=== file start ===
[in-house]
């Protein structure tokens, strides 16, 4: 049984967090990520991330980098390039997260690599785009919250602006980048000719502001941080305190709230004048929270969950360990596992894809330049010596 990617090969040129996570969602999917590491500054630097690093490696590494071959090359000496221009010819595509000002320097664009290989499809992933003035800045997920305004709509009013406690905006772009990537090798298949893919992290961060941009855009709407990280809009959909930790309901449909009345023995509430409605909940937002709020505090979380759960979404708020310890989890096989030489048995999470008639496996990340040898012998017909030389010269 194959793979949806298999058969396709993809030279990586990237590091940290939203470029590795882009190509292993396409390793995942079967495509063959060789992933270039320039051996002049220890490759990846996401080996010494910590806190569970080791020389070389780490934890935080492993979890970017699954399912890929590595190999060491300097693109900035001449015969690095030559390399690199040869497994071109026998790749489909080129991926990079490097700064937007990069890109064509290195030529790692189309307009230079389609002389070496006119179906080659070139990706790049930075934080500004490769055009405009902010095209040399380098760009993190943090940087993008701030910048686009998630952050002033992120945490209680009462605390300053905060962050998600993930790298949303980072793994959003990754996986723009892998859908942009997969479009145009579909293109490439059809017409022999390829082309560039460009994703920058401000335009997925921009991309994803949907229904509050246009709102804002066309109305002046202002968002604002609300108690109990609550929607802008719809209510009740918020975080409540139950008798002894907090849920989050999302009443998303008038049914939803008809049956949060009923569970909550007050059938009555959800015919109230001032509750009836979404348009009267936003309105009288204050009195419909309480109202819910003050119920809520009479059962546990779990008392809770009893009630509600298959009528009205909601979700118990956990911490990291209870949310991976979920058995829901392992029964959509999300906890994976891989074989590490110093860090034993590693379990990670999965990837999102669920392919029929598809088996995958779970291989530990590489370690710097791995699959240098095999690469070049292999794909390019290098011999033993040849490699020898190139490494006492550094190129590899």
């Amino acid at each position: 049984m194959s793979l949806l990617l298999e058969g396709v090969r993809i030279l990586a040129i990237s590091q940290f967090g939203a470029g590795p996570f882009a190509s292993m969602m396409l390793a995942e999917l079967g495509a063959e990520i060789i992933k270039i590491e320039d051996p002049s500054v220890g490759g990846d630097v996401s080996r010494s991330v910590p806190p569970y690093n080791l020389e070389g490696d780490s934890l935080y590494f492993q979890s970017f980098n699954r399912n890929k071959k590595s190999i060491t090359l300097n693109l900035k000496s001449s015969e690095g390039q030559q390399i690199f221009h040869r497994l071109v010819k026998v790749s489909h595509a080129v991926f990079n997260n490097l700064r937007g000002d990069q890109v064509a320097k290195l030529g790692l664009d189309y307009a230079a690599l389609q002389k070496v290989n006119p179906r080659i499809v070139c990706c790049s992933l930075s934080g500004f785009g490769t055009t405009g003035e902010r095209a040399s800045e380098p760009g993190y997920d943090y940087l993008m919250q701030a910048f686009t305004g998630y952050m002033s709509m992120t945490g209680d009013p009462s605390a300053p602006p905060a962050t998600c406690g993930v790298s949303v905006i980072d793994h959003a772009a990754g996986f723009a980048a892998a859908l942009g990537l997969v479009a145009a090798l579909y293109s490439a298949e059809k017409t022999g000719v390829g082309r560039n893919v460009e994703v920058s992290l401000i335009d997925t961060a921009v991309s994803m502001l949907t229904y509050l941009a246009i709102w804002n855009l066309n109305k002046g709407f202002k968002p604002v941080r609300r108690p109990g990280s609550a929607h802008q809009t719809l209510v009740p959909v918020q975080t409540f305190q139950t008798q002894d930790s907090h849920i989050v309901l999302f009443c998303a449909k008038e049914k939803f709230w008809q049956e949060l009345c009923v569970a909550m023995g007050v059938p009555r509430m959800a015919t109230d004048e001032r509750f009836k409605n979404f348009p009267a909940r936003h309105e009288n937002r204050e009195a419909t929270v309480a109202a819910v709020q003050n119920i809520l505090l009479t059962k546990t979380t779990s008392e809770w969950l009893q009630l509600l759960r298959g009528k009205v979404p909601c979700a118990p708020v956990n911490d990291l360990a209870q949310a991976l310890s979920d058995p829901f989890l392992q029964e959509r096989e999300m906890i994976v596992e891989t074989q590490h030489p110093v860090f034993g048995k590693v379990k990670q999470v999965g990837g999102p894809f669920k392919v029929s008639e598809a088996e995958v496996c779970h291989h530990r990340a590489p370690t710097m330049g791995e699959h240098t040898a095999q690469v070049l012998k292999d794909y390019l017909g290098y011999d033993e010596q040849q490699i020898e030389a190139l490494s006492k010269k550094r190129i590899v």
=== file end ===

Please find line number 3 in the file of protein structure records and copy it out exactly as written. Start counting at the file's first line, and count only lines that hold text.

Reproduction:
């Amino acid at each position: 049984m194959s793979l949806l990617l298999e058969g396709v090969r993809i030279l990586a040129i990237s590091q940290f967090g939203a470029g590795p996570f882009a190509s292993m969602m396409l390793a995942e999917l079967g495509a063959e990520i060789i992933k270039i590491e320039d051996p002049s500054v220890g490759g990846d630097v996401s080996r010494s991330v910590p806190p569970y690093n080791l020389e070389g490696d780490s934890l935080y590494f492993q979890s970017f980098n699954r399912n890929k071959k590595s190999i060491t090359l300097n693109l900035k000496s001449s015969e690095g390039q030559q390399i690199f221009h040869r497994l071109v010819k026998v790749s489909h595509a080129v991926f990079n997260n490097l700064r937007g000002d990069q890109v064509a320097k290195l030529g790692l664009d189309y307009a230079a690599l389609q002389k070496v290989n006119p179906r080659i499809v070139c990706c790049s992933l930075s934080g500004f785009g490769t055009t405009g003035e902010r095209a040399s800045e380098p760009g993190y997920d943090y940087l993008m919250q701030a910048f686009t305004g998630y952050m002033s709509m992120t945490g209680d009013p009462s605390a300053p602006p905060a962050t998600c406690g993930v790298s949303v905006i980072d793994h959003a772009a990754g996986f723009a980048a892998a859908l942009g990537l997969v479009a145009a090798l579909y293109s490439a298949e059809k017409t022999g000719v390829g082309r560039n893919v460009e994703v920058s992290l401000i335009d997925t961060a921009v991309s994803m502001l949907t229904y509050l941009a246009i709102w804002n855009l066309n109305k002046g709407f202002k968002p604002v941080r609300r108690p109990g990280s609550a929607h802008q809009t719809l209510v009740p959909v918020q975080t409540f305190q139950t008798q002894d930790s907090h849920i989050v309901l999302f009443c998303a449909k008038e049914k939803f709230w008809q049956e949060l009345c009923v569970a909550m023995g007050v059938p009555r509430m959800a015919t109230d004048e001032r509750f009836k409605n979404f348009p009267a909940r936003h309105e009288n937002r204050e009195a419909t929270v309480a109202a819910v709020q003050n119920i809520l505090l009479t059962k546990t979380t779990s008392e809770w969950l009893q009630l509600l759960r298959g009528k009205v979404p909601c979700a118990p708020v956990n911490d990291l360990a209870q949310a991976l310890s979920d058995p829901f989890l392992q029964e959509r096989e999300m906890i994976v596992e891989t074989q590490h030489p110093v860090f034993g048995k590693v379990k990670q999470v999965g990837g999102p894809f669920k392919v029929s008639e598809a088996e995958v496996c779970h291989h530990r990340a590489p370690t710097m330049g791995e699959h240098t040898a095999q690469v070049l012998k292999d794909y390019l017909g290098y011999d033993e010596q040849q490699i020898e030389a190139l490494s006492k010269k550094r190129i590899v």